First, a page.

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Convicted killer Daniel Wozniak moved out of San Quentin, sparking criticism

Convicted killer Daniel Wozniak has been moved out of San Quentin and into a lower-security prison, angering family members of the two people he murdered and leading local prosecutors to reach out to the victims of other killers who have been sentenced to death.

District Attorney Todd Spitzer, in a July 28 letter to the families of Orange County victims of death row prisoners, warned that the prison-run “Condemned Inmate Transfer Pilot Program” is open to any condemned inmate who doesn’t have recent disciplinary issues, even those recently sentenced to death.

Wozniak received his death sentence in 2016, six years after killing Samuel Herr and Juri “Julie” Kibuishi in an attempt to fund his 2010 wedding. Sam’s father, Steve Herr, said he learned about Wozniak’s change in accommodations not from prison officials, but instead from an acquaintance of Wozniak’s who runs the “Daniel Wozniak is my friend” blog.

“It was a kick in the gut,” Steve Herr said. “It would have been nice for them to at least notify me… If I could, I would kill him myself. But that isn’t going to happen, so I want the harshest possible penalty.”

California Department of Corrections and Rehabilitation officials confirmed that Wozniak was transferred to Salinas Valley State Prison as part of the Condemned Inmate Transfer Pilot Program. CDCR Spokeswoman Terri Hardy also confirmed that all condemned inmates are eligible for the voluntary program “unless they have pending charges, have been found guilty of certain disciplinary offenses within the last five years or are in restrictive housing because of disciplinary reasons.

Prison officials indicated that nearly 60 inmates are currently involved in the program. They describe it as a way for those previously confined to death row to participate in rehabilitation and work programs in order to pay restitution to their victims or their families.

Herr questioned whether victims’ families such as his would want to see condemned inmates gain a change of scenery and more freedom in exchange for restitution.

“It’s like night and day, like going from Motel 6 to a Regent,” Herr said of Wozniak’s move from San Quentin to the Salinas Valley prison.

The OCDA’s office also criticized the program, with Spitzer writing in his letter raising concern about security if “cop killers, multiple murderers and prison gang leaders” were placed in the general prison population.

Matt Murphy, a former deputy district attorney who prosecuted Wozniak along with other death penalty cases, questioned whether moving the condemned inmates without warning violates victims’ rights. Murphy said that in his experience knowing an inmate will spend the rest of their life on death row is important to the families of their victims.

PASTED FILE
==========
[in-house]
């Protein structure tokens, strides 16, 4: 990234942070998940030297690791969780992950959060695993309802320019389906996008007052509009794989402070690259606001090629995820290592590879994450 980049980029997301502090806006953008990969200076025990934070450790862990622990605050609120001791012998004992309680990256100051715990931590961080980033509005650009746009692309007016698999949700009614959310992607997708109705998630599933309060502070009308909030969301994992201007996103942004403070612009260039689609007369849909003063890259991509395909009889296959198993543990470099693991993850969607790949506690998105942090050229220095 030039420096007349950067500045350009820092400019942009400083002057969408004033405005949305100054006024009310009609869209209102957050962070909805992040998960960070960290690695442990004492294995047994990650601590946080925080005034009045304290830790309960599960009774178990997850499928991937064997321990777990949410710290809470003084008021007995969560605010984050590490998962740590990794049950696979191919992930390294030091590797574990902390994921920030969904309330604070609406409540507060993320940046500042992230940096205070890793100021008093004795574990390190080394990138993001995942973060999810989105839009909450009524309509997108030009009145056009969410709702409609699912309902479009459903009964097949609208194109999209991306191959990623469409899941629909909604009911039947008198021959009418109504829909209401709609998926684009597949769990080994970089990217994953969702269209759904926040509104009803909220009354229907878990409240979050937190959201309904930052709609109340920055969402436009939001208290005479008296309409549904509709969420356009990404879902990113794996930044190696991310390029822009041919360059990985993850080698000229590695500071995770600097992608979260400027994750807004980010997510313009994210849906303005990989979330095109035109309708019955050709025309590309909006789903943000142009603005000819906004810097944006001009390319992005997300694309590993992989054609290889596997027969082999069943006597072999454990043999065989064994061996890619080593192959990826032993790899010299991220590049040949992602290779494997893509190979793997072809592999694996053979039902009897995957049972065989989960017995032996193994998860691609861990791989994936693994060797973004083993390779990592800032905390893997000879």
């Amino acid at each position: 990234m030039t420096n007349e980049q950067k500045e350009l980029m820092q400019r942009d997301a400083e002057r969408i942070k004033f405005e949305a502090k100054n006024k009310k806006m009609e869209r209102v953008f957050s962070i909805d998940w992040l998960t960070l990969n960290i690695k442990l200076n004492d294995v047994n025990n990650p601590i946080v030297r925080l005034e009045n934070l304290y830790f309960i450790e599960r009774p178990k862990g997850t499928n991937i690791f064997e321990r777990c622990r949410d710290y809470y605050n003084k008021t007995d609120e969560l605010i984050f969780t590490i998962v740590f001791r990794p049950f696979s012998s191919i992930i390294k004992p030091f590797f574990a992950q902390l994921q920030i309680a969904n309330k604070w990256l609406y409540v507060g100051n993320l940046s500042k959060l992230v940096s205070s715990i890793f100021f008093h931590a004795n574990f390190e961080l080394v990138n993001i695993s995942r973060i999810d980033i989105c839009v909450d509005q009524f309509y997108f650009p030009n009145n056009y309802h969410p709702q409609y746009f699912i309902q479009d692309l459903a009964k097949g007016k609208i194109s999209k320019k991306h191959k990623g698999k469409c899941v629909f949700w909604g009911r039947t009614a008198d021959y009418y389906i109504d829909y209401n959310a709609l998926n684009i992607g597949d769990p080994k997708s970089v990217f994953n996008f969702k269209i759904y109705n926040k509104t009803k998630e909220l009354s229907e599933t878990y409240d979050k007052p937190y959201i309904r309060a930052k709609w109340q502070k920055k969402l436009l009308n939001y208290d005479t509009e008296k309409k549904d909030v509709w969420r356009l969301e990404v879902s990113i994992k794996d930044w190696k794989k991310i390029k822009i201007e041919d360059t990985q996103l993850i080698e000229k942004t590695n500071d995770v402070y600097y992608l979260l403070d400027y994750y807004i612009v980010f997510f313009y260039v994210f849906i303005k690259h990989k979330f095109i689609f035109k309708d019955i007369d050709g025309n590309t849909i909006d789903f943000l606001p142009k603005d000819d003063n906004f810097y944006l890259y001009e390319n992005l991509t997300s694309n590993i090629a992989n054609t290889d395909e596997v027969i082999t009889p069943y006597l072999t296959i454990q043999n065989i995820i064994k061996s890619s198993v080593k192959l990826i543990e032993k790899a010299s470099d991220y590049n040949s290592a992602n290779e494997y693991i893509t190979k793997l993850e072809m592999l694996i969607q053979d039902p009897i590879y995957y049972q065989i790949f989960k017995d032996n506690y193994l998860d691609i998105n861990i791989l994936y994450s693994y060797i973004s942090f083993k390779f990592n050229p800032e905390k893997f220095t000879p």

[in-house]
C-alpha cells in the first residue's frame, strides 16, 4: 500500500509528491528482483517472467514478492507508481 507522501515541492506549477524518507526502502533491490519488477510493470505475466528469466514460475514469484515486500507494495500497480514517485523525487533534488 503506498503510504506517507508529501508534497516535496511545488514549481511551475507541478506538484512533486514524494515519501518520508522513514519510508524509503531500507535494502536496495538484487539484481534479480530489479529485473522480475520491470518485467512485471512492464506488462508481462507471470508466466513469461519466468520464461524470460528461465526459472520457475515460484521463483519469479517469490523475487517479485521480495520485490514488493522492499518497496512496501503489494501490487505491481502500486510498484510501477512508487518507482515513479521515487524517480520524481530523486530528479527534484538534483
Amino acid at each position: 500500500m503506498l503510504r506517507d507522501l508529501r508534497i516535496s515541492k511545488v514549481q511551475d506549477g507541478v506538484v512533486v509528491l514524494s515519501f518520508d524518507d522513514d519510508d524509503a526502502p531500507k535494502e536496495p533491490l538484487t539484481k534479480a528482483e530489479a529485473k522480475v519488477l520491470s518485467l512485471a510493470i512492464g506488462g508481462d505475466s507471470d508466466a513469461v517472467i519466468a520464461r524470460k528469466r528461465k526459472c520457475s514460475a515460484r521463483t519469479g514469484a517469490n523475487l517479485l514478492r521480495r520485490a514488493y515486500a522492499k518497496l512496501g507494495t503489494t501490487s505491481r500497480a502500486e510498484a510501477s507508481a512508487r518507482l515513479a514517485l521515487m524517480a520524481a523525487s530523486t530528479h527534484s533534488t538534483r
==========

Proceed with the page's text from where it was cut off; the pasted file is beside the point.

“That has meaning to these families, the location, the restrictive setting, all of that matters,” Murphy said. “We are not talking about someone who stole a car stereo, we are talking about a man who ruthlessly murdered two people so he could go on a honeymoon. The victims don’t want his money.”

Exactly how many additional privileges condemned inmates involved in the program will receive at the other prisons is unclear.

According to prison officials, the prisons the condemned inmates are eligible to move to must still be level 3 or 4 facilities, both of which are considered maximum security. However, prison officials in an online description of the program note that while prisoners on death row are kept in solitary cells, they can be re-evaluated when they move to the other facilities to see whether they can be housed in a cell with another inmate.

The Condemned Inmate Transfer Pilot Program was part of Proposition 66, a 2016 initiative approved by California voters that was meant to speed up executions.

There are more than 700 inmates on California’s death row, including more than 60 from Orange County. But no executions have taken place in more than a decade.

In 2016, voters were faced with competing ballot measures, one that would have repealed the death penalty, the other that was supposed to speed up executions. The latter met with voter approval.

In 2016, Gov. Newsom instituted the execution moratorium, withdrawing the state’s lethal injection protocol and closing the actual execution chamber at San Quentin. But the death penalty remains part of state law, and the actual death row sentences remained intact.

A review of prison inmate records showed that several other condemned prisoners from Orange County have been moved from San Quentin to other prisons, but it wasn’t immediately clear if they are part of the Condemned Inmate Transfer Pilot Program.

Carlos Martinez – who killed an elderly couple during a burglary – and Alfredo Valencia – who stabbed a man to death during a robbery – are both now at RJ Donovan Correctional Facility, a state prison near San Diego, according to prison records. Victor Miranda-Guerero – who raped and killed a woman on a Huntington Beach street – is now at Centinela State Prison in Imperial County.


Source: Orange County Register

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